TORONTO — Canada’s main stock index closed lower Wednesday as oil and gold sectors fell and the U.S. Federal Reserve disappointed with its interest rate cut and guidance.
A sharply divided central bank cut its benchmark interest rate a quarter point for a second time this year but declined to signal that further rate cuts are likely this year.
“The somewhat hawkish-leaning outcome from the Federal Reserve gathering has been met with a disappointing market response,” said Candice Bangsund, portfolio manager for Fiera Capital.
The market expected the size of the cut but believed going into the meeting that it would reduce rates three or four times by the end of 2020.
In making its decision, the Fed acknowledged the strength of the domestic economy, labour market and consumer while also recognizing slower business investment and weaker exports which it attributed to global trade headwinds.
“Longer-term the Fed is essentially reinforcing the view that we are not headed into a recession and the world’s largest economy remains in good shape, and yes, there are global headwinds while the current stance of policy is still accommodative enough to support growth,” she said in an interview.
The S&P/TSX composite index fell from Tuesday’s record high to close down 34.46 points at 16,800.29.
Energy led five sectors that lost ground, falling 1.5 per cent with Husky Energy Inc. and Encana Corp. down 2.8 and 2.6 per cent respectively.
They dropped as crude oil prices softened for a second day after Saudi Arabia said it was restoring production at an oil facility that was attacked over the weekend and U.S. crude inventories rose last week after four consecutive weeks of declines.
The November crude contract was down US$1.06 at US$58.04 per barrel and the October natural gas contract was down 3.1 cents at US$2.64 per mmBTU.
Materials was also lower with shares of several miners slipping despite higher gold prices. Barrick Gold Corp. shares dropped more than two per cent.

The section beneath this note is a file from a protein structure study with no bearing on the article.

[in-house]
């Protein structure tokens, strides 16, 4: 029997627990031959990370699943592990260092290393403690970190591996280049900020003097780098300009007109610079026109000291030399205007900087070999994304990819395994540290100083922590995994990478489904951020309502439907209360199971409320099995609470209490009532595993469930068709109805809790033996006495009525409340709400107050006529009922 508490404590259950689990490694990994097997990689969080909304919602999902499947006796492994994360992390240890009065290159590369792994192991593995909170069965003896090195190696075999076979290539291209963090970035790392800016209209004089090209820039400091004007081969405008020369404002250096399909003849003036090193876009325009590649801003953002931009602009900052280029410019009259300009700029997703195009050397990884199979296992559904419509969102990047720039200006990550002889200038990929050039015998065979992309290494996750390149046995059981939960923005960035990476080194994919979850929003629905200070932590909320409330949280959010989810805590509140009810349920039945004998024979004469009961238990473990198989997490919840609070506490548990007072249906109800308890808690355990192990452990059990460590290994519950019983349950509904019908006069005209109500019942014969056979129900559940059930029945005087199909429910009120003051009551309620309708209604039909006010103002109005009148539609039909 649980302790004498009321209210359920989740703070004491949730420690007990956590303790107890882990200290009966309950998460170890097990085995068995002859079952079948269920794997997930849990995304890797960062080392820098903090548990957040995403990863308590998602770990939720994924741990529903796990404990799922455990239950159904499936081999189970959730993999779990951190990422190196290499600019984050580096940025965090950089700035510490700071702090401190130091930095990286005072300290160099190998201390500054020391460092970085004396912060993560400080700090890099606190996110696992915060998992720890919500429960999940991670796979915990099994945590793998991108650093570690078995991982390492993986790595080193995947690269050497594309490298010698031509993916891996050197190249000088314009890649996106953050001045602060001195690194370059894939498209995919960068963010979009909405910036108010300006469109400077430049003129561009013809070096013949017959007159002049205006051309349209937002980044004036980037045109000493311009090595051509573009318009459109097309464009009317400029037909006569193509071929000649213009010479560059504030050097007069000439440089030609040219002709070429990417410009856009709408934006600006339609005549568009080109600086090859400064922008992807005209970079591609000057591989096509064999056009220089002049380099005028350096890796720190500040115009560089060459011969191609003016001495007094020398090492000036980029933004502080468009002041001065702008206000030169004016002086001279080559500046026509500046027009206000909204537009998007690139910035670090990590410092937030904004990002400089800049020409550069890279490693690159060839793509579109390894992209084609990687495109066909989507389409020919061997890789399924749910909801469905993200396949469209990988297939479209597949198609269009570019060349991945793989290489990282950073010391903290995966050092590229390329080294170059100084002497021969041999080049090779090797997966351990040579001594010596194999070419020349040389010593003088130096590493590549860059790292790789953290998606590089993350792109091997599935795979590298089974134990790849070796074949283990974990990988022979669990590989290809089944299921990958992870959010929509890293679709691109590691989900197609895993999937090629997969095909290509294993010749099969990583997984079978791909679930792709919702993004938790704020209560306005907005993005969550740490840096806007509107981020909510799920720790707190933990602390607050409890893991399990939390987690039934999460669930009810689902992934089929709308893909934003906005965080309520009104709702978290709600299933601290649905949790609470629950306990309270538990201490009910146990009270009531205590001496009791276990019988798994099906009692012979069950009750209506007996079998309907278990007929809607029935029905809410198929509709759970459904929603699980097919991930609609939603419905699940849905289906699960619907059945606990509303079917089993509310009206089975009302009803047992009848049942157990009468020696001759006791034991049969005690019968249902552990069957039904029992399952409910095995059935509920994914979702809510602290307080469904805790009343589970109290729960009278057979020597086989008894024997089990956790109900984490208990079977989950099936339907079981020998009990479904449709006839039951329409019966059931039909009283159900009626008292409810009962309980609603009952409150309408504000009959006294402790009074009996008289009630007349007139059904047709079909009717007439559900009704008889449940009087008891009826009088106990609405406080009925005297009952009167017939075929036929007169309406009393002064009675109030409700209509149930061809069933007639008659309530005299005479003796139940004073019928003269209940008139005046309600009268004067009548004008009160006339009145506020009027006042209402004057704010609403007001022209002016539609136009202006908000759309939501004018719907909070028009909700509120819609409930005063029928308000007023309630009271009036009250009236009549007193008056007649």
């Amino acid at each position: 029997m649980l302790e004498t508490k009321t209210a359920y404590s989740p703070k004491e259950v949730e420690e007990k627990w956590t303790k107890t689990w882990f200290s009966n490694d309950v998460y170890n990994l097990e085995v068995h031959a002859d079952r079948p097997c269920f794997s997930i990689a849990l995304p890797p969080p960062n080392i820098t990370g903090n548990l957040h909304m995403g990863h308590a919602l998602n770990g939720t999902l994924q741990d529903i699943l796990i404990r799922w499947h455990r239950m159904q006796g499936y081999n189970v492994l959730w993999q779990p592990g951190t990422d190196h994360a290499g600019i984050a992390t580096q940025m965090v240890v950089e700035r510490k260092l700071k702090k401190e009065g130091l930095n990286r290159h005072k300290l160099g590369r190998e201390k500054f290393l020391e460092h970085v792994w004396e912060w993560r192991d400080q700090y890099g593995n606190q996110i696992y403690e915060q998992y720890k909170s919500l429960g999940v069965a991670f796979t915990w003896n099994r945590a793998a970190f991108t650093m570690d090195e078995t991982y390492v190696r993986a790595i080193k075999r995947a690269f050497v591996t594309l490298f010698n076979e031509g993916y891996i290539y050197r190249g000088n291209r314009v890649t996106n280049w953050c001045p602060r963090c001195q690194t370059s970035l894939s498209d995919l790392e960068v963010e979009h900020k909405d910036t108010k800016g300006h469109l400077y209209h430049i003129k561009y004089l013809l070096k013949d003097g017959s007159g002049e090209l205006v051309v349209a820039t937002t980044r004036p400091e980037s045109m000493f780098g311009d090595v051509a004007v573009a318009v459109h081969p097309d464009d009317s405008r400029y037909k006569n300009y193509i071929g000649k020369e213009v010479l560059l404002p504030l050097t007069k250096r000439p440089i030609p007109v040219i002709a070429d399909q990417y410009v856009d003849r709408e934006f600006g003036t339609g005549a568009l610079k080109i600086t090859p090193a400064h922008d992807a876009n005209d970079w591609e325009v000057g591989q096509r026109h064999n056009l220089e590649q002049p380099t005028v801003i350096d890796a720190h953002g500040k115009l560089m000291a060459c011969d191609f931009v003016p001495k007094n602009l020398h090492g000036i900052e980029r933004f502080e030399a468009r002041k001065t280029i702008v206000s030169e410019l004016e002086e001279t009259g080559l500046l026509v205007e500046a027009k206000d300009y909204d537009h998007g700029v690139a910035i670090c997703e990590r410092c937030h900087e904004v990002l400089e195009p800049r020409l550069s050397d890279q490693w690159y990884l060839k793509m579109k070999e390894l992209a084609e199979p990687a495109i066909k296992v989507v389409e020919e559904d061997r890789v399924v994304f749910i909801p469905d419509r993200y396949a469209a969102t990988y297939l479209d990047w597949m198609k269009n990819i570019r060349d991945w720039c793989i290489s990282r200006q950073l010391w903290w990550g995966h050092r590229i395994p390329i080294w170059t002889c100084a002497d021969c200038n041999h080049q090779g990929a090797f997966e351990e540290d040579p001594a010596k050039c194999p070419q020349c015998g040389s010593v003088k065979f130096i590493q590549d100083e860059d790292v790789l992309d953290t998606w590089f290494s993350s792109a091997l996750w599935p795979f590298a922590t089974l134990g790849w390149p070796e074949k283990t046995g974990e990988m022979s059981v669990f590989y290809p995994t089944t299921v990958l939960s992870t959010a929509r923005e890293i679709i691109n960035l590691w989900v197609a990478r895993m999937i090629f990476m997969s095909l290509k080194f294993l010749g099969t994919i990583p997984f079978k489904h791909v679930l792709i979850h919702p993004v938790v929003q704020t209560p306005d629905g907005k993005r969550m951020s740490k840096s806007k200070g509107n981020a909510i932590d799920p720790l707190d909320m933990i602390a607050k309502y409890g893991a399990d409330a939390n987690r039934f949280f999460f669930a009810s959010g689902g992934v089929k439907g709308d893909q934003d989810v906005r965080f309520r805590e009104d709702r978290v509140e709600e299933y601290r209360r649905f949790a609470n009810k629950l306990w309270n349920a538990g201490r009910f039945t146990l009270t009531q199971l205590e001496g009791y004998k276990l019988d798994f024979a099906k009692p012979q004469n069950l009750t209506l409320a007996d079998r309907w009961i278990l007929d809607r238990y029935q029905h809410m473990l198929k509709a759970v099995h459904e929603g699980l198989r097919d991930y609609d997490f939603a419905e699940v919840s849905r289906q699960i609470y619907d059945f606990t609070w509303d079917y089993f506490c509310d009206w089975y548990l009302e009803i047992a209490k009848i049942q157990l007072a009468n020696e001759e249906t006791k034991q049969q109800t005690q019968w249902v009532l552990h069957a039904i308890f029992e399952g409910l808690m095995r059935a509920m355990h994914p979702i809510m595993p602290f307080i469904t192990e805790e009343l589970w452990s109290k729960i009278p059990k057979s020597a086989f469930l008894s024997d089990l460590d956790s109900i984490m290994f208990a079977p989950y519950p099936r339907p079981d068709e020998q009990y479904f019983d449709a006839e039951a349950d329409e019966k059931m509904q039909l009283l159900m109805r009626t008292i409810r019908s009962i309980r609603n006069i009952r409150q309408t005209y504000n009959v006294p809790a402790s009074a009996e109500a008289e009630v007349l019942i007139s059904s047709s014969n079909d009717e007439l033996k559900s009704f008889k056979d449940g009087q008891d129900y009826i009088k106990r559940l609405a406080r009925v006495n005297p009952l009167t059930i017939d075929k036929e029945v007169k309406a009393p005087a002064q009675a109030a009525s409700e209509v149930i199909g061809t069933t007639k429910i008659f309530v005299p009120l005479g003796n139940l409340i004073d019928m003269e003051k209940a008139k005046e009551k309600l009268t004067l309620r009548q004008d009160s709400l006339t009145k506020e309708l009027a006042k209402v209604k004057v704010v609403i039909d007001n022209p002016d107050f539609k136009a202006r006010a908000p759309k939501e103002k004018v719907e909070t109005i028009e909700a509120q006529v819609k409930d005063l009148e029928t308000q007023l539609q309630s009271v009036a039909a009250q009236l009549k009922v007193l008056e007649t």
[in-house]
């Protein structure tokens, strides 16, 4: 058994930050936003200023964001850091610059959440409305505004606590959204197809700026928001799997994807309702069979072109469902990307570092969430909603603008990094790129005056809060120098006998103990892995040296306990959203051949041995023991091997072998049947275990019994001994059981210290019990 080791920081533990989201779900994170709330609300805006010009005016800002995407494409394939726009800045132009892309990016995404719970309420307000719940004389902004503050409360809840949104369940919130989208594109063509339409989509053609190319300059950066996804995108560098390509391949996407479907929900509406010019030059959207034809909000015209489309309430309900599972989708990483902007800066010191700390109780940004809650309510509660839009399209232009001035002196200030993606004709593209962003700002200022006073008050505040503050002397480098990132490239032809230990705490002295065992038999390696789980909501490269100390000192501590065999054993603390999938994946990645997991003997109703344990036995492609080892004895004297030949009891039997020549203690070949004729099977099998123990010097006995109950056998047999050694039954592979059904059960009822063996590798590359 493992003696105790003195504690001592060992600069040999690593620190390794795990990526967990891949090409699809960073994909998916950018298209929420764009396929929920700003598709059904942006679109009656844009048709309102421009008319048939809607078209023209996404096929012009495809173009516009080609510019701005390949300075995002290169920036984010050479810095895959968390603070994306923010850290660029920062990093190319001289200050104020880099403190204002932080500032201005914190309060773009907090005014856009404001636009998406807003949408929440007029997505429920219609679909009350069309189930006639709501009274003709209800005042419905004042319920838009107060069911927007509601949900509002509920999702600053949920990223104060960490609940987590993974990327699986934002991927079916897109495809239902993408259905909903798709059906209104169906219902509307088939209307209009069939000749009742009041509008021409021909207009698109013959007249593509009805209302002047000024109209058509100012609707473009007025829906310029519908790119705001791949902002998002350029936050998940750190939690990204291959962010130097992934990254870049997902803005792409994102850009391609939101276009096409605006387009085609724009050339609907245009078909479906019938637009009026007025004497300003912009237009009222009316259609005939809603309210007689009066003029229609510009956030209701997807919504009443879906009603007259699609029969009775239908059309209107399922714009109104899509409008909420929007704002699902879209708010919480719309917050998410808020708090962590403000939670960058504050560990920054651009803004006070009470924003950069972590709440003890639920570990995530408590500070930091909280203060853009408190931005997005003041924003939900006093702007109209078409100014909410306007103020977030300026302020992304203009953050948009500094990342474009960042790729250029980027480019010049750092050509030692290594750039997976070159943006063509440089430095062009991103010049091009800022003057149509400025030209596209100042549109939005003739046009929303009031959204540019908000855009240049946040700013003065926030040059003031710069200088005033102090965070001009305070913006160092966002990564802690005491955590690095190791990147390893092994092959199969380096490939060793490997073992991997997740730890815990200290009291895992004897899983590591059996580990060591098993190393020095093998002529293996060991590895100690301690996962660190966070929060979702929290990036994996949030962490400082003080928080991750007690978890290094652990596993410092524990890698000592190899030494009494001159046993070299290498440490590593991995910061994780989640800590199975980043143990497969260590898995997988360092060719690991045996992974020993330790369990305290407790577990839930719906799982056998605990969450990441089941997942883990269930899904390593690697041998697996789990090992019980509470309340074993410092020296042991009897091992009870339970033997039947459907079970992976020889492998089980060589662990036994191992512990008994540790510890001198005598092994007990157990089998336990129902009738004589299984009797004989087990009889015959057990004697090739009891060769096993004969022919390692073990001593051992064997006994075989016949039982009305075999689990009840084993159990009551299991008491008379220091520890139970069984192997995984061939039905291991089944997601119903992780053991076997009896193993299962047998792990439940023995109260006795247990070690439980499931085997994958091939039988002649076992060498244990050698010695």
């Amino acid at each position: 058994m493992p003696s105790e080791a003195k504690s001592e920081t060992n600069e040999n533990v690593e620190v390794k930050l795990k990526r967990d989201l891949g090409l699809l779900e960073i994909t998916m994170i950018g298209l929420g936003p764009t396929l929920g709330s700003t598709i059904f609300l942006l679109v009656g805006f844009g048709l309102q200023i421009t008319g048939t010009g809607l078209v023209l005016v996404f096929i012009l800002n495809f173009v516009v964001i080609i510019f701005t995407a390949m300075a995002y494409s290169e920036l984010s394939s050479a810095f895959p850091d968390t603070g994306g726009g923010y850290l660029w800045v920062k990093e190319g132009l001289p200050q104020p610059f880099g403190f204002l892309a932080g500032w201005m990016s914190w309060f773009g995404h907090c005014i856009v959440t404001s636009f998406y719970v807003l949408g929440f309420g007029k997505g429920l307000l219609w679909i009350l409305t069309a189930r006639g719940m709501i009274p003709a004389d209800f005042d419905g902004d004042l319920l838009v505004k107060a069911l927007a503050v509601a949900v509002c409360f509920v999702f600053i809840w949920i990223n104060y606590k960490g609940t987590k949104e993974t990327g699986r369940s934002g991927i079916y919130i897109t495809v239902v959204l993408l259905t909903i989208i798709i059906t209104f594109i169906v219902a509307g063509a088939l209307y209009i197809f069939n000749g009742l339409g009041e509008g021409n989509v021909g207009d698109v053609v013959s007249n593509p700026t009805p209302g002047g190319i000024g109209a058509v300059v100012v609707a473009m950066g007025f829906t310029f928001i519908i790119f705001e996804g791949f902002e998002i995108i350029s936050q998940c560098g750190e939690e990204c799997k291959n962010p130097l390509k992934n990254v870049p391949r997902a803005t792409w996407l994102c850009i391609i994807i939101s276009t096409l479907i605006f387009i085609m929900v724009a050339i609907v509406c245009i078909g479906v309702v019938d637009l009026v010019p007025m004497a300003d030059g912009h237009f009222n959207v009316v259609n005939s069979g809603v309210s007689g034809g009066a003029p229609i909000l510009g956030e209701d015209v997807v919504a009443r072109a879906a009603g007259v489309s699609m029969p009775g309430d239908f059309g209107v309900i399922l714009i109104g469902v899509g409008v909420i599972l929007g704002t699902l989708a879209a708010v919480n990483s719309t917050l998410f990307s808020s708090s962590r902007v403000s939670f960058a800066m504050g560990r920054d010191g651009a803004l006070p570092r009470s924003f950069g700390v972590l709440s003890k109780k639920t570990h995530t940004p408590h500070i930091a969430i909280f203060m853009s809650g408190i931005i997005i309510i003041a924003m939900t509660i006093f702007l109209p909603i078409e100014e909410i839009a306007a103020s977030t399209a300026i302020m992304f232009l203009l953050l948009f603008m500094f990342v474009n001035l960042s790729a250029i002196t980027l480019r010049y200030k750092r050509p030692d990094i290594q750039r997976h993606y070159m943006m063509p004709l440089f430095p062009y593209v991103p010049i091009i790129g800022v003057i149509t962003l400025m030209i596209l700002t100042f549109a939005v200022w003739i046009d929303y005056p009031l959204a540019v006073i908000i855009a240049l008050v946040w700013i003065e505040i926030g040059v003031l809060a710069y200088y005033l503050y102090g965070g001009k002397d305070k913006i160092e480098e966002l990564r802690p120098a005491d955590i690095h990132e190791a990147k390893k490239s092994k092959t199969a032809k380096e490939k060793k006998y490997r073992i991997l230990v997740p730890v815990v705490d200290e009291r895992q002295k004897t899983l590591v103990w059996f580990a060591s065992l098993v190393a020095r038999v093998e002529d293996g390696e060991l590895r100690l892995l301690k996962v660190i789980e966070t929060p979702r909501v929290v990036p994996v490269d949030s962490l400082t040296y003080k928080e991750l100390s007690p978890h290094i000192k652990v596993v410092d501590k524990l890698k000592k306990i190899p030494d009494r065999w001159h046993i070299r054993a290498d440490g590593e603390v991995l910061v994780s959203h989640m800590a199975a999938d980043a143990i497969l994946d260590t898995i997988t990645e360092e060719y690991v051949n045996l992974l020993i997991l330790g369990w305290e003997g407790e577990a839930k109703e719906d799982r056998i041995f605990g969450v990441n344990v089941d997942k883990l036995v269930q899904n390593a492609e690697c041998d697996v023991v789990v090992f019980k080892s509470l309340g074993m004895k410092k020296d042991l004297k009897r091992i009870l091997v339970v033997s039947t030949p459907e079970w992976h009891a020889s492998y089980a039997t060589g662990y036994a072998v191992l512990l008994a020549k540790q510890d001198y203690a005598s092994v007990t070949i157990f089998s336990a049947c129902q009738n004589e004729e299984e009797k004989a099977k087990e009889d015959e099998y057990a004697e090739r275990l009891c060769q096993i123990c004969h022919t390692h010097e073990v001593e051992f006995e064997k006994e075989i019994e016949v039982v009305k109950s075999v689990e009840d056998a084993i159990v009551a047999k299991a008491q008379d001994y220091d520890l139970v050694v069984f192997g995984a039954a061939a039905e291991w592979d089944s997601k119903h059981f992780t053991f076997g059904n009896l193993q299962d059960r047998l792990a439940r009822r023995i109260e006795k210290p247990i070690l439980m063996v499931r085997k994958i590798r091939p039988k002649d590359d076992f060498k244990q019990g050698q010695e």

The December gold contract was up US$2.40 at US$1,515.80 an ounce while the December copper contract was down 1.4 cents at US$2.61 a pound.
U.S. stock markets ended the day relatively flat after going into the red in earlier trading.
In New York, the Dow Jones industrial average was up 36.28 points at 27,147.08. The S&P 500 index was up 1.03 points at 3,006.73, while the Nasdaq composite was down 8.62 points at 8,177.39.
The Canadian dollar traded for an average of 75.35 cents US, down compared with an average of 75.43 cents US on Tuesday.
Bangsund said she doesn’t see the Bank of Canada following the Fed and cutting rates.
“We’ve been saying all along that the Bank of Canada can resist that dovish bias that we’ve seen from various global central banks and remain sidelined and if anything it looks like now that’s where the Fed is going as well,” she said.
But she expects more sporadic bouts of market volatility in the shorter term but strength going forward.
“That’s because there’s been little recognition for the health of the global economy and the domestic economy for that matter, and once we get a bit more clarity on the trade front, we expect investors to pay up for equities because of that superior growth backdrop.”
This report by The Canadian Press was first published Sept. 18, 2019.
Companies in this story: (TSX:ABX, TSX:HSE, TSX:ECA, TSX:GSPTSE, TSX:CADUSD=X)
Ross Marowits, The Canadian Press